Register For Our Mailing List

Register to receive our free weekly newsletter including editorials.

Home / 253

Cuffelinks Newsletter Edition 253

  •   11 May 2018
  •      
  •   

Buried in the fine print in Budget 2018 was $10.6 million for ASIC and $2.7 million for APRA to assist in their Royal Commission work. Notably, $4.7 million goes to ASIC in 2019-2020, but the Commission's final report is due in February 2019. The extra work will continue for years.

When I started working in wealth management as a consultant in 2001, I had previously spent two decades in banking. I thought funds management and financial advice would be a breeze compared with the complexity of bank balance sheets, capital adequacy and liquidity rules, lending and deposit policies and systems handling millions of payments a day.

In fact, the structure of wealth management is a complex and intriguing web. There are so many gatekeepers, with dealer groups, asset consultants, rating agencies, fund managers, regulators, industry associations, media groups, platforms and financial advisers, each with a power base and clients. The Royal Commission is only unraveling parts of it.

Which is why the calls for 'clean brooms' from outside wealth management to sweep through the industry are misplaced. Every time I see a person from another industry appointed to a board position in wealth management, I wonder what they know about the value chain and who pays the piper. The AMP head of advice told the Royal Commission he had not "turned his mind" to commission structures. How could the former Chair of AMP, previously a middle-level executive at investment bank ABN Amro, have understood thoroughly what was happening in the advice payment structure?

The regulator is watching incentives

It's a good time for public superannuation funds to follow the letter of the law, especially those who have just paid a fine. Last year, ASIC issued Report 529 on how super funds should deal with their members, including this instruction (page 30):

"In our view, the offering of gifts to influence a financial decision is not conducive to enhancing consumer trust and confidence in the superannuation industry ... ASIC has previously warned trustees about this issue and may take stronger regulatory action in future, including issuing stop orders. Law reform may be needed to ensure that account consolidation is appropriately managed."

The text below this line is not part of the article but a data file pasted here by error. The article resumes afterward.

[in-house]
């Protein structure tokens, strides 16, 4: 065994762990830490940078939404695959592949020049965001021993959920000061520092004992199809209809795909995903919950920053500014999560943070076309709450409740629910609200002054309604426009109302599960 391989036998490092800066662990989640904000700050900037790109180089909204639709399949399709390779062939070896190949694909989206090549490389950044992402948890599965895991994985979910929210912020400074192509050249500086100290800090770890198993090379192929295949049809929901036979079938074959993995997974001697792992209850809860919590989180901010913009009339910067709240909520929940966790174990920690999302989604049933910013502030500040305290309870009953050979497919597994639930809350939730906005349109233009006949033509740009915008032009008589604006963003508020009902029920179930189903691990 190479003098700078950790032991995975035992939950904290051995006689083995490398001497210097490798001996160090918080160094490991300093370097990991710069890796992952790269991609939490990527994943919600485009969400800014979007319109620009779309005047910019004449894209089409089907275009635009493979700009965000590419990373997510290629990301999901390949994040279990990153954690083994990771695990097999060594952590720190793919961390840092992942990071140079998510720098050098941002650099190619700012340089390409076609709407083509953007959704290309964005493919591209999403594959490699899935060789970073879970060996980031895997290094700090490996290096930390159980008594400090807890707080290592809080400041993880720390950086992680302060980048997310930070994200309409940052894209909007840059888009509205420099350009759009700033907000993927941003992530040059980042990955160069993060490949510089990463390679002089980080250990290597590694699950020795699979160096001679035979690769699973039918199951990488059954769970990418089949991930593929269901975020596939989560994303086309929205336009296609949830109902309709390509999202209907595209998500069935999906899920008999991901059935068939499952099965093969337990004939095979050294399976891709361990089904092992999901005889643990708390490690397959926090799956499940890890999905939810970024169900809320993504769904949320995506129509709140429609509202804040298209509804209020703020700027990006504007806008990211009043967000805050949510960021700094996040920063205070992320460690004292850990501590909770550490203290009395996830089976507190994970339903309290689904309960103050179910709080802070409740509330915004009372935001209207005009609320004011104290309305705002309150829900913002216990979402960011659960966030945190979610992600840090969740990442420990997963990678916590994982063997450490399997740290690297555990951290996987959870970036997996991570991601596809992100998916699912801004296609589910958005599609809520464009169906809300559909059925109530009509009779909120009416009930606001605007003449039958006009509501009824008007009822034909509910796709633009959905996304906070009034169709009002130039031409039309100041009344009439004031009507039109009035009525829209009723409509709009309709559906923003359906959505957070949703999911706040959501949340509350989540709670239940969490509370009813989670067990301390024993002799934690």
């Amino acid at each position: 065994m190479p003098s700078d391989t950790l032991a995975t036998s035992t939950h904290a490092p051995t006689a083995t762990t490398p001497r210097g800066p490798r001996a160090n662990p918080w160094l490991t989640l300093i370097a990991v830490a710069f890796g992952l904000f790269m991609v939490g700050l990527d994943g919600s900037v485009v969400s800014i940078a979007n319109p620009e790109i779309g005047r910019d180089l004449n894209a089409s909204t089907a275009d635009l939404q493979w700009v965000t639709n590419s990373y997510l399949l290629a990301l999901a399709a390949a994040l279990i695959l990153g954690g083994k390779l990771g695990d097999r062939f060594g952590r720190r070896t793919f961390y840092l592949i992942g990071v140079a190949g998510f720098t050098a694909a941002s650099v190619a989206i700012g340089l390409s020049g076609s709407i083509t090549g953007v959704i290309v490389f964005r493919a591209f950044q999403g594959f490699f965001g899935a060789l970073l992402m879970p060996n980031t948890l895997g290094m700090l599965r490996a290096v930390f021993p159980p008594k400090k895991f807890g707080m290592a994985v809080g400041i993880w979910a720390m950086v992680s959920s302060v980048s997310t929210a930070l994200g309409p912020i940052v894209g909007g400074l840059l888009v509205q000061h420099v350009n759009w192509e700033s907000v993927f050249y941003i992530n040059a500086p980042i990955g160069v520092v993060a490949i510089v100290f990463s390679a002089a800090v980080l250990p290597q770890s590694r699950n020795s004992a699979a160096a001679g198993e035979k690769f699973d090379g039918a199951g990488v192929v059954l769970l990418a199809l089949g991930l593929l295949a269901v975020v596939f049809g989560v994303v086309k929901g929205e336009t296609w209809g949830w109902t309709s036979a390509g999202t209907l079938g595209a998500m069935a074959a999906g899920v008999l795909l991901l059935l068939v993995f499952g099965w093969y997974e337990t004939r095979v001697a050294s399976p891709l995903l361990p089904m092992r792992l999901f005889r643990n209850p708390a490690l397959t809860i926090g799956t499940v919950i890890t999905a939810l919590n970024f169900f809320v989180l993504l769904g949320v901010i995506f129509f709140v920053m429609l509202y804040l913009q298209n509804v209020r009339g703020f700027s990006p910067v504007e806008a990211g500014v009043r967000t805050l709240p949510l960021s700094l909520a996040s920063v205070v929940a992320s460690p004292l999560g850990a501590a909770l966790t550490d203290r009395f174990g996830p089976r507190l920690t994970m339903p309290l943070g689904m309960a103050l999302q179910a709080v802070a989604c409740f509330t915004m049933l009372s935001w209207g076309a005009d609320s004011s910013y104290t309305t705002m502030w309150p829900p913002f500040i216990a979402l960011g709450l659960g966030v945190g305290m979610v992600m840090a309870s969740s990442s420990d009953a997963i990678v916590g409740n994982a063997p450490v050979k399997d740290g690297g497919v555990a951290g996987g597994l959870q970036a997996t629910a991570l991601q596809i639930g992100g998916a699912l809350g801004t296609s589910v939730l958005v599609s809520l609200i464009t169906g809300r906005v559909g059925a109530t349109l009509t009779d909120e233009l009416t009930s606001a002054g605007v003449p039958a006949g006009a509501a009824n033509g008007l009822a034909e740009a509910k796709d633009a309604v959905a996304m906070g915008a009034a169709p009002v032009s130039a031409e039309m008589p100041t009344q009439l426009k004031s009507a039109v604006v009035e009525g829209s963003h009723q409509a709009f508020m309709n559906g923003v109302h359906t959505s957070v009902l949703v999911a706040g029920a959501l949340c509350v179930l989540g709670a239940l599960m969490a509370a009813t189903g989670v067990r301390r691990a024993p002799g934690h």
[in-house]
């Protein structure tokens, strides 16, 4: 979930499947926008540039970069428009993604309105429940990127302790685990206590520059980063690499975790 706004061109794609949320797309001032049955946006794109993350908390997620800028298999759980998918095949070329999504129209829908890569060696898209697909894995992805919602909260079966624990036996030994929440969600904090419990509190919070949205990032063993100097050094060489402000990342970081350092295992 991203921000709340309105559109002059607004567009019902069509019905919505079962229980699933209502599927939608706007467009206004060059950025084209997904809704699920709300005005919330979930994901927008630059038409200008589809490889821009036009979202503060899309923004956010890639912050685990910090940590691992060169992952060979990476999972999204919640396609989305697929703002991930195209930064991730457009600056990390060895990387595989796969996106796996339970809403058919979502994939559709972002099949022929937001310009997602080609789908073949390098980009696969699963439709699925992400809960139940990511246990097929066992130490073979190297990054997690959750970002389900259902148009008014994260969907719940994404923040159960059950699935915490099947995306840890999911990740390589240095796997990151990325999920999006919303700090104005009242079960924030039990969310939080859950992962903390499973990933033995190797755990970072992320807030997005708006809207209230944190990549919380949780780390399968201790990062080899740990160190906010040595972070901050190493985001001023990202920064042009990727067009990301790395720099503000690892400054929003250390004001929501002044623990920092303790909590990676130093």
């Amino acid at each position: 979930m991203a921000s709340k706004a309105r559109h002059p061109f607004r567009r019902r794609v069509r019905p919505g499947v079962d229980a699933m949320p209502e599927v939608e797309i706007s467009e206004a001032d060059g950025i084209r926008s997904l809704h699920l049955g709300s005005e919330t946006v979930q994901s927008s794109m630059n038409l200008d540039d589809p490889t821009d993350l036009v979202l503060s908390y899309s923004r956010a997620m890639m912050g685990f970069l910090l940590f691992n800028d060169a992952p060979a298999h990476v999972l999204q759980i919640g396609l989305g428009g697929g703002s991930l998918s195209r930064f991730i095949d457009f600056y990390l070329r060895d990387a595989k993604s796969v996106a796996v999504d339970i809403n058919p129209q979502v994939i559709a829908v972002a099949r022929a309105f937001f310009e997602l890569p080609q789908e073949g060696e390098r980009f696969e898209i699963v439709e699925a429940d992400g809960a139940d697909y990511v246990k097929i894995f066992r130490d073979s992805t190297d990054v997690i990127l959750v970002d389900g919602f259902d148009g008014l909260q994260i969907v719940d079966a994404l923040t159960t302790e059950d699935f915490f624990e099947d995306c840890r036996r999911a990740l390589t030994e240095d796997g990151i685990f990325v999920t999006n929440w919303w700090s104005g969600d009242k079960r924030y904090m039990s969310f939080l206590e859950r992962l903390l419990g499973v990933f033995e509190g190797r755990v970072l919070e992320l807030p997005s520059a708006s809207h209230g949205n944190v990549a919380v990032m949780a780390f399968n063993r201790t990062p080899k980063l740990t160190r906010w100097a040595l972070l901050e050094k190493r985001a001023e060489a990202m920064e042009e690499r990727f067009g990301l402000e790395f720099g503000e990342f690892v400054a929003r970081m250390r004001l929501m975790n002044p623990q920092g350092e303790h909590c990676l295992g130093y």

This week's articles and Budget Special

Bernard Salt was correct that money saved by forgoing smashed avocado breakfasts and the like could eventually become a home deposit, and we look at how a low income earner can boost superannuation by 70% over time with some expenditure discipline.

Nobody waves a red flag in the middle of the street the day before markets peak, but Ashley Owen says US equities are at danger levels which in the past have delivered losses. The markets have been driven by US tech stocks, but Kim Catechis argues Asian tech companies are no longer catching up but leading the tech revolution.

On investing, Michael Roach uses factors to improve portfolio construction, while Adrian Harrington shows how technology is improving property management.

For SMSF trustees, Monica Rule explains segregated and unsegregated assets, and Mark Ellem describes when an investment property can be transferred into an SMSF.

In addition to the Cuffelinks articles published on Tuesday night during Scott Morrison's Budget Speech, the White Paper section is a Budget Special with commentary and videos from five sponsors, including Accurium, AMP Capital, nabtrade, SuperConcepts and Perpetual. The latest LIC Monthly Review from IIR is also attached below.

Graham Hand, Managing Editor

 

Edition 253 | 11 May 2018 | Editorial | Newsletter


 


 

Leave a Comment:

     
banner

Most viewed in recent weeks

House prices surge but falls are common and coming

We tend to forget that house prices often fall. Direct lending controls are more effective than rate rises because macroprudential limits affect the volume of money for housing leaving business rates untouched.

Survey responses on pension eligibility for wealthy homeowners

The survey drew a fantastic 2,000 responses with over 1,000 comments and polar opposite views on what is good policy. Do most people believe the home should be in the age pension asset test, and what do they say?

100 Aussies: five charts on who earns, pays and owns